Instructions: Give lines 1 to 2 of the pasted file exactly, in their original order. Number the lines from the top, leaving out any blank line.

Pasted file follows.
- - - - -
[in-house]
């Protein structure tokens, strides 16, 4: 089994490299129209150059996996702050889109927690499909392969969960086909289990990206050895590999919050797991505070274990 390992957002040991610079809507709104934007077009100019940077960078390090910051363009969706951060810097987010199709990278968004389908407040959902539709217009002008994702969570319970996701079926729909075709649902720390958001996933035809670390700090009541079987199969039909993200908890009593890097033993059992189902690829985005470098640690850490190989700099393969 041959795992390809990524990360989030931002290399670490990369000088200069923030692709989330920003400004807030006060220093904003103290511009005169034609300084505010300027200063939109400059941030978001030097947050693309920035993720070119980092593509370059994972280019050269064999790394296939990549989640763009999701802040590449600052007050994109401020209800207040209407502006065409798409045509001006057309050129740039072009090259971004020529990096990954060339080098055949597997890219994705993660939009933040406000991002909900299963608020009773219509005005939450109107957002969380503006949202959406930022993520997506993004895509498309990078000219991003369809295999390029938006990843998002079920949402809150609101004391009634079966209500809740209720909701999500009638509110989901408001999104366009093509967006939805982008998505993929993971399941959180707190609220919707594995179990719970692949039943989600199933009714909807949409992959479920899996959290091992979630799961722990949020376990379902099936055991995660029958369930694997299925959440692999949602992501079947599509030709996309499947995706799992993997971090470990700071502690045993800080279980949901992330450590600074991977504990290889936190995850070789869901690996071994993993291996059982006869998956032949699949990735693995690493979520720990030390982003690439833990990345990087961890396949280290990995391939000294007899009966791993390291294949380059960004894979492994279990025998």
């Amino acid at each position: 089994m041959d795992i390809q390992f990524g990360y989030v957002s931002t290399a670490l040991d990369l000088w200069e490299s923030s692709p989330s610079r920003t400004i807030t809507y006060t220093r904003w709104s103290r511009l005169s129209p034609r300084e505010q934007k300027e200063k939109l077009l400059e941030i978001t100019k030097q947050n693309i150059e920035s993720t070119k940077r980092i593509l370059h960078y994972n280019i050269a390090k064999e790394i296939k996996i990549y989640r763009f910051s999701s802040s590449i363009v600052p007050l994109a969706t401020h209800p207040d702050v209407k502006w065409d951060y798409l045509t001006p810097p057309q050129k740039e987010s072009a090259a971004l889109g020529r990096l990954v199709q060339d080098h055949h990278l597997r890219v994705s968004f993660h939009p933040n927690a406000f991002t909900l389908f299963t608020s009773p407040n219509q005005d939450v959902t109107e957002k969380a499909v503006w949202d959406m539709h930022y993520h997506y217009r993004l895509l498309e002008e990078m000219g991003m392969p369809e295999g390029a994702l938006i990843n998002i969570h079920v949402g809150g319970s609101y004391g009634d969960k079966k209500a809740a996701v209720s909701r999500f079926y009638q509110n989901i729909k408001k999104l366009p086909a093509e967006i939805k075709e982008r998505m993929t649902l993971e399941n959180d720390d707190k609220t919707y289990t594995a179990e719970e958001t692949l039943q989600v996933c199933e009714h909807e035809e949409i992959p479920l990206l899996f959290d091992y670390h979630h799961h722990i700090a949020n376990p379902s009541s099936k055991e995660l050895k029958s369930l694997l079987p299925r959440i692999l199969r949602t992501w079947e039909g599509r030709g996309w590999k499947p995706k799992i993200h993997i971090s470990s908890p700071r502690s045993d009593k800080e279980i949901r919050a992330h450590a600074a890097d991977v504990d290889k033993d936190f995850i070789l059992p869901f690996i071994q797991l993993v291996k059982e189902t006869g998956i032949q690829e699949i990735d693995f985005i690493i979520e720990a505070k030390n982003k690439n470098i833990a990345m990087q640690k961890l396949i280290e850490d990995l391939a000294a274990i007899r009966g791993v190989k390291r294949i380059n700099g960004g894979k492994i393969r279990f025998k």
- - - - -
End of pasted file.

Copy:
[in-house]
């Protein structure tokens, strides 16, 4: 089994490299129209150059996996702050889109927690499909392969969960086909289990990206050895590999919050797991505070274990 390992957002040991610079809507709104934007077009100019940077960078390090910051363009969706951060810097987010199709990278968004389908407040959902539709217009002008994702969570319970996701079926729909075709649902720390958001996933035809670390700090009541079987199969039909993200908890009593890097033993059992189902690829985005470098640690850490190989700099393969 041959795992390809990524990360989030931002290399670490990369000088200069923030692709989330920003400004807030006060220093904003103290511009005169034609300084505010300027200063939109400059941030978001030097947050693309920035993720070119980092593509370059994972280019050269064999790394296939990549989640763009999701802040590449600052007050994109401020209800207040209407502006065409798409045509001006057309050129740039072009090259971004020529990096990954060339080098055949597997890219994705993660939009933040406000991002909900299963608020009773219509005005939450109107957002969380503006949202959406930022993520997506993004895509498309990078000219991003369809295999390029938006990843998002079920949402809150609101004391009634079966209500809740209720909701999500009638509110989901408001999104366009093509967006939805982008998505993929993971399941959180707190609220919707594995179990719970692949039943989600199933009714909807949409992959479920899996959290091992979630799961722990949020376990379902099936055991995660029958369930694997299925959440692999949602992501079947599509030709996309499947995706799992993997971090470990700071502690045993800080279980949901992330450590600074991977504990290889936190995850070789869901690996071994993993291996059982006869998956032949699949990735693995690493979520720990030390982003690439833990990345990087961890396949280290990995391939000294007899009966791993390291294949380059960004894979492994279990025998």